Restrained but emotionally involving, this harrowing tale of a woman who becomes physically allergic to the environment doubles as an AIDS allegory. Safe, an indie classic from Todd Haynes, was greatly misunderstood back in 1995, when it was first released. Over the years, it has become a critically-acclaimed cult classic and has garnered a reputation as a subversive stand-out of the New Queer Cinema movement.
Set in the 1980s, the deceptively simple story follows Carol White, played by the remarkable Julianne Moore during her ascent to the A-list (this film came between Short Cuts and Boogie Nights). Carol is a seemingly naïve suburban housewife who, despite being buffeted by a wealth of material comforts and a loving husband (Xander Berkeley), finds her body slowly ravaged by allergic reactions to everyday chemicals, fragrances and fumes.
This transforms her ordinarily safe upper-middle-class existence into a waking nightmare, as everyday life begins threatening her health. Her doctors cannot find anything physically wrong with her, so Carol sets off to New Mexico in search of a cure (and answers) at a New Age-style spa/convalescence resort. There, she ends up finding a community of similarly vulnerable people who have come together to help one another survive their sudden and mysterious affliction. Life, it seems, will never go back to the way it was.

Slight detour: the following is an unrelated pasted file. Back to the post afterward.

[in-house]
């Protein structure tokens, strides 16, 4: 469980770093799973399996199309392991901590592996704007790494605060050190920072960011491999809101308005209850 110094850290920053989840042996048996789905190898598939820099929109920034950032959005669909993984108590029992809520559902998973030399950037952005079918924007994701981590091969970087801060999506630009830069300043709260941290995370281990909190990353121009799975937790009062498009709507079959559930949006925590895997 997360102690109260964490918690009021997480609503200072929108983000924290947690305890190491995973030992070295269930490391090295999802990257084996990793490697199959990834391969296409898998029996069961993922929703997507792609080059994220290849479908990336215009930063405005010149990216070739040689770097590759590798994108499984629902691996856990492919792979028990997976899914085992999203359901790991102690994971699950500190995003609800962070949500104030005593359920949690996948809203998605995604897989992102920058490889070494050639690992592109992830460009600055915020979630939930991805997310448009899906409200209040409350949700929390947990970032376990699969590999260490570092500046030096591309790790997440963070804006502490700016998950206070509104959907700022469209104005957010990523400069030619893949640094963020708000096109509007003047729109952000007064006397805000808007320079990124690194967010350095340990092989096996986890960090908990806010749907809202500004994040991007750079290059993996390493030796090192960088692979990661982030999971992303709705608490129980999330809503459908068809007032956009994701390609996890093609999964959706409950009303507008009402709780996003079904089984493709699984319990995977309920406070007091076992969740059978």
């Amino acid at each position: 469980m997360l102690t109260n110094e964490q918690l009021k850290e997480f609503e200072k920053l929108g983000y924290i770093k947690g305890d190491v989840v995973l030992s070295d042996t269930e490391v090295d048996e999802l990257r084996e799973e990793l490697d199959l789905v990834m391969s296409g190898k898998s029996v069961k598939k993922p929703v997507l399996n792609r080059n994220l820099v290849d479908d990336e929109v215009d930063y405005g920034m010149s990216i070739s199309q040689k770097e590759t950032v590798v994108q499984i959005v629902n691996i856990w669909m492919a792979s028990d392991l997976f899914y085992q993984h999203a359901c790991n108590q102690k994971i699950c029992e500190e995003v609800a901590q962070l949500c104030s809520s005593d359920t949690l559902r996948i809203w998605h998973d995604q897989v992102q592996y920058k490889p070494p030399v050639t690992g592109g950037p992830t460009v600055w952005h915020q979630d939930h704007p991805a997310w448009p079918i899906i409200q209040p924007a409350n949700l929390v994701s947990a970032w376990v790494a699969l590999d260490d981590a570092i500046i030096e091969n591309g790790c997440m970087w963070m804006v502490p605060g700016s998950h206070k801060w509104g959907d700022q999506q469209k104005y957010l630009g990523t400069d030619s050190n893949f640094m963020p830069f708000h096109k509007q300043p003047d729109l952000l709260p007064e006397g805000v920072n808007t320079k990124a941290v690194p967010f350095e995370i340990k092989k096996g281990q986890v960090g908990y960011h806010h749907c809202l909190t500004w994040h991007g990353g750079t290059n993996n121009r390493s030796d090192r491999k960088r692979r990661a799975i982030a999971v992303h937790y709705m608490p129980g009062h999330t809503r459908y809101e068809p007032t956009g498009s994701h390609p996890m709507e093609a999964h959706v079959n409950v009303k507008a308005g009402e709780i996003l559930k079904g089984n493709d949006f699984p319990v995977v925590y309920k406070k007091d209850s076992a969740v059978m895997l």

With a bold yet austere visual style, Haynes chillingly explores suburban complacency, existential alienation and industrial pollution all while offering a subtly disguised, almost other-worldly allegory for the early days of the AIDS epidemic. It all adds up to a thought-provoking and quietly disturbing ’90s indie masterpiece – one that left a lot of audiences initially baffled, but stayed with them over time. It’s haunting – and it only improves with repeat viewings.
Restored and released by the Criterion Collection not too long ago, their director-approved special edition includes a new 4K digital restoration, supervised by director Todd Haynes, with uncompressed monaural soundtrack on the Blu-ray, audio commentary featuring Haynes, Moore and indie super-producer Christine Vachon, a conversation between Haynes and Moore, a new interview with Vachon, a booklet with an essay by film critic Dennis Lim, the original theatrical trailer, and The Suicide, a 1978 short film by Haynes.
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